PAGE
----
Pacific Coast Tour: Day 1

Day 1: Vancouver, BC to 10 miles outside Port Angeles, WA


Approximate daily mileage ~ 65

Approximate total mileage ~ 105

Approximate daily elevation gain ~ 1000         

Approximate total elevation gain ~ 1500

There are multiple routes to take on the tour of the Pacific Coast. Most cyclists choose to travel from north to south for a number of reasons. Two of the main reasons are that going this direction allows to be on the right side of the road most of the time in order to provide scenic ocean views much more frequently. Secondly, this direction provides more frequent tailwinds as the wind oftentimes is directed from the NW toward the SE. This is not to say that riders don’t ever go from south to north. In fact I came across many cyclists heading north, although they didn’t always appear to be quite as happy!

Navigating your way from Canada to Mexico by bike is a highly personal decision. I met people along the tour using printed maps, state road maps, GPS, Adventure Cycling Association maps, and maps contained in the guidebooks such as Bicycling the Pacific Coast by Vicky Spring. Any of these are perfectly acceptable and depend on personal preference. Personally, I chose to purchase the Adventure Cycling Association maps and use them in combination with GPS on my phone. You can purchase the maps on the Adventure Cycling Association (ACA) website. With these maps the route is divided into five sections with a different map for each section. They are extremely helpful in planning your route providing details along the route such as bike shops, campgrounds, grocery stores, and much more. I highly recommend them. If anyone would like to borrow mine just email me through the website contact form.

Day 1: This day couldn’t have started any better. One of the primary reasons for choosing the Samesun hostel is that they have a free breakfast every morning! Anyone who cycles knows that you expend an incredible number of calories while doing so. As such, I consumed as much food as possible during this free breakfast consisting of pastries, bagels, toast, peanut butter, fresh fruit, eggs, orange juice, and coffee. To my delight this trend of massive quantities of food would continue the remainder of the trip :)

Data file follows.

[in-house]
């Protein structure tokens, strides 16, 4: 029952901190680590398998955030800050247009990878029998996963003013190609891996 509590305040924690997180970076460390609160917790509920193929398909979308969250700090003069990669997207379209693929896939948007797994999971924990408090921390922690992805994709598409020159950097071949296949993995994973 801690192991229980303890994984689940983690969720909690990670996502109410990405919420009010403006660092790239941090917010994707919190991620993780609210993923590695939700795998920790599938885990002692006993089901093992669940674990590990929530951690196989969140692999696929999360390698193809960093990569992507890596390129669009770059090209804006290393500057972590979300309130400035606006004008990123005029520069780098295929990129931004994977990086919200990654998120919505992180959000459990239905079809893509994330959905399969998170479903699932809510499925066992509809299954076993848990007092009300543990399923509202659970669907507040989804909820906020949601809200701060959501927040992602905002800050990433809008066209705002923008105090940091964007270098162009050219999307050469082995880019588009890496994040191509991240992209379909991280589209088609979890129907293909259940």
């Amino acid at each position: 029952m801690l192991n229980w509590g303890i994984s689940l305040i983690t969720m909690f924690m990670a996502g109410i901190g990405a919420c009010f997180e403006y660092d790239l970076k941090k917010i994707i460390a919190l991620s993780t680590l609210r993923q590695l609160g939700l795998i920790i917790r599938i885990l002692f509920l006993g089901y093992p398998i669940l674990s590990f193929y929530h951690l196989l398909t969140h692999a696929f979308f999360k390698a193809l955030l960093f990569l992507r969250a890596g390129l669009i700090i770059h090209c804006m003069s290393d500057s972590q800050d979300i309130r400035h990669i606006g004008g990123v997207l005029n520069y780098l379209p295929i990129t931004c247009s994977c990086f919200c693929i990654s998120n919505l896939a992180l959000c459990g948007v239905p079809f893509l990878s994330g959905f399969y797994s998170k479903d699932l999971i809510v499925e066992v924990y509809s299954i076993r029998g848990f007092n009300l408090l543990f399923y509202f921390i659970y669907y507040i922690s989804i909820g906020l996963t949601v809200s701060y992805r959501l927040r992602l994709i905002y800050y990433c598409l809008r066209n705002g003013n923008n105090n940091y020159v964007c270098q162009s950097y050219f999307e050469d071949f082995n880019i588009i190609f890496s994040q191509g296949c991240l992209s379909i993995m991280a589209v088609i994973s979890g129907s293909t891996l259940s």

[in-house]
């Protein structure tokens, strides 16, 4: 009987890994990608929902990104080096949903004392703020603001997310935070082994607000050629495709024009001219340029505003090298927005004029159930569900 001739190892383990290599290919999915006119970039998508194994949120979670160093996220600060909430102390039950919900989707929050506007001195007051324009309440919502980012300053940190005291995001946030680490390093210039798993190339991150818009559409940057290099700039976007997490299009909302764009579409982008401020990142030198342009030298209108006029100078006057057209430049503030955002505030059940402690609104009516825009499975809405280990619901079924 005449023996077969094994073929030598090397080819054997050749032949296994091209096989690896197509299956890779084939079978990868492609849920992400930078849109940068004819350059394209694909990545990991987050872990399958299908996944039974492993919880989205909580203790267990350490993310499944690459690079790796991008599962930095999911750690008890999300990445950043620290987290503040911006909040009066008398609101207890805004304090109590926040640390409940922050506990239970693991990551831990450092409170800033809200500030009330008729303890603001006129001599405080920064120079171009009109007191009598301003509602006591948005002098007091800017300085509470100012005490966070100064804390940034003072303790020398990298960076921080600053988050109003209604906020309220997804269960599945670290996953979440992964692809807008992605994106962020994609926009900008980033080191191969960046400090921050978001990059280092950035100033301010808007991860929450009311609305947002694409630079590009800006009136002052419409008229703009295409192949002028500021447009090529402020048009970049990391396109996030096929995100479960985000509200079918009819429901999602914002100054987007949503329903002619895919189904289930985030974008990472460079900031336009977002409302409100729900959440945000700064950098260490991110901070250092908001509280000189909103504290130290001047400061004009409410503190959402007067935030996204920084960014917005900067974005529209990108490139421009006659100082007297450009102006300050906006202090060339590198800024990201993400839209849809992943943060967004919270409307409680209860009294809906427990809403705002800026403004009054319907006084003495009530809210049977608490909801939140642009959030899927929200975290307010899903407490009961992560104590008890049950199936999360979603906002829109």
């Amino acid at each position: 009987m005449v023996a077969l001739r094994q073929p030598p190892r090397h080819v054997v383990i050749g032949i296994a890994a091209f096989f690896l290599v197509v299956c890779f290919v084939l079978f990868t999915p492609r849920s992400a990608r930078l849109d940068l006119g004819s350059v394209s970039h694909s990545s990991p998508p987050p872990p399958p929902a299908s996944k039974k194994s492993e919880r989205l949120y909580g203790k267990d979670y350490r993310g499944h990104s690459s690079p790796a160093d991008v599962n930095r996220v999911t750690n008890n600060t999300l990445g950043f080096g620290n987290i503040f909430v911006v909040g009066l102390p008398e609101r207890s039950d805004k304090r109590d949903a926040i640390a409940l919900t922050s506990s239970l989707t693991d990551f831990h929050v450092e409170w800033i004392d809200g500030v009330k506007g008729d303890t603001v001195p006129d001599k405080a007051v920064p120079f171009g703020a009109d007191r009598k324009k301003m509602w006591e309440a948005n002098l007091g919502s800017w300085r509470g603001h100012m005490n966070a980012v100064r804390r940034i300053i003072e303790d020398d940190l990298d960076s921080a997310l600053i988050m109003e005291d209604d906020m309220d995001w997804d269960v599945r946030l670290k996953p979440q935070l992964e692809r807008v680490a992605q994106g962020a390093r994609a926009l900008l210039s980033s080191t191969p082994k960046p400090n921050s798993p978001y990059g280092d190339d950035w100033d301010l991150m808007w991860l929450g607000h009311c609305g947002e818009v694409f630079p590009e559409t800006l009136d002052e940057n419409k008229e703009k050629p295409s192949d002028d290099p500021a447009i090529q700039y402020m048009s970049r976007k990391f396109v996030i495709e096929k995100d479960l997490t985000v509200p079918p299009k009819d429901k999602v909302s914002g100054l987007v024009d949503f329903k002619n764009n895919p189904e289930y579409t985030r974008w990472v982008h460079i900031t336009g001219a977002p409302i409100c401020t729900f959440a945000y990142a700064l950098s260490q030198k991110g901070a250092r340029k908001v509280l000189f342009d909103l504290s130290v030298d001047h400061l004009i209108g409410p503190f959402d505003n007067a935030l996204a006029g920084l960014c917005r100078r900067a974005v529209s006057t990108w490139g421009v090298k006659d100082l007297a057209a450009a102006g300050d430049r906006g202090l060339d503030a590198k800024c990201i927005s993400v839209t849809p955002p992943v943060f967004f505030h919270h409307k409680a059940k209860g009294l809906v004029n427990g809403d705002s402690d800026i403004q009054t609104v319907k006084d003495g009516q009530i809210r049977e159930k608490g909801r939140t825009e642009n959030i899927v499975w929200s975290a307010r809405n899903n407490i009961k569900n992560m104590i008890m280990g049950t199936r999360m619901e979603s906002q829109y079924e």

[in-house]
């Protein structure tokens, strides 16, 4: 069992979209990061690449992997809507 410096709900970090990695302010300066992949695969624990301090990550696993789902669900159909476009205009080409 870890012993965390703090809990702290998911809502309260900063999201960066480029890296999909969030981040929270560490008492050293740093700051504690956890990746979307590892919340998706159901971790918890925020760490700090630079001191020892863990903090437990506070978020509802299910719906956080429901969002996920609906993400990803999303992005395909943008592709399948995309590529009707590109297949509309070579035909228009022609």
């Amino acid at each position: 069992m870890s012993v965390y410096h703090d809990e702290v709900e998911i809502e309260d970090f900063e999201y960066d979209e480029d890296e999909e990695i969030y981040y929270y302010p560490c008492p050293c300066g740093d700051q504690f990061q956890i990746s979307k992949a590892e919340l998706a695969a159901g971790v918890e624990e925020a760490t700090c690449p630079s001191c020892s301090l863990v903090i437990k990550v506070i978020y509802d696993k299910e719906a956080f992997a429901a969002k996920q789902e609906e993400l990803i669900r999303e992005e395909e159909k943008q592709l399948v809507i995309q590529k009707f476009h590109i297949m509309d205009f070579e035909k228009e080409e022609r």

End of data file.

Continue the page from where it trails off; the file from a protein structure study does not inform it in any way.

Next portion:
I then set off from the hostel toward the Bridgeport train station and rode south out of the city toward the Tsawwassen Ferry Terminal. Once out of downtown I maneuvered to Annacis Island then over the large Alex Fraser Bridge continuing southwest. The city quickly became more rural giving way to farms and beautiful fields of lavender and blueberries. The approach to the Tsawwassen Ferry Terminal is a long narrow peninsula. There was a long line of cars awaiting permission to board the ferry. After purchasing a ticket to Swartz Bay I was able to quickly bypass the long line of cars as bicycles are allowed onto the ferry first. This was a BC Ferry which is basically a small cruise ship making daily trips. Aboard the ferry are places to relax and soak up the views of the bay and nearby islands, cafeterias, and best of all a full all you can eat buffet for about $20. Naturally, I opted for the buffet which was complete with fresh salads, fruits, seafood, curries, and delectable desserts with seating surrounds by windows giving way to spectacular view for the hour and a half ride. (This is one variation from the ACA maps. I desired to see some of Vancouver Island and the city of Victoria rather than heading southeast toward Bellingham, WA as directed by the ACA maps.)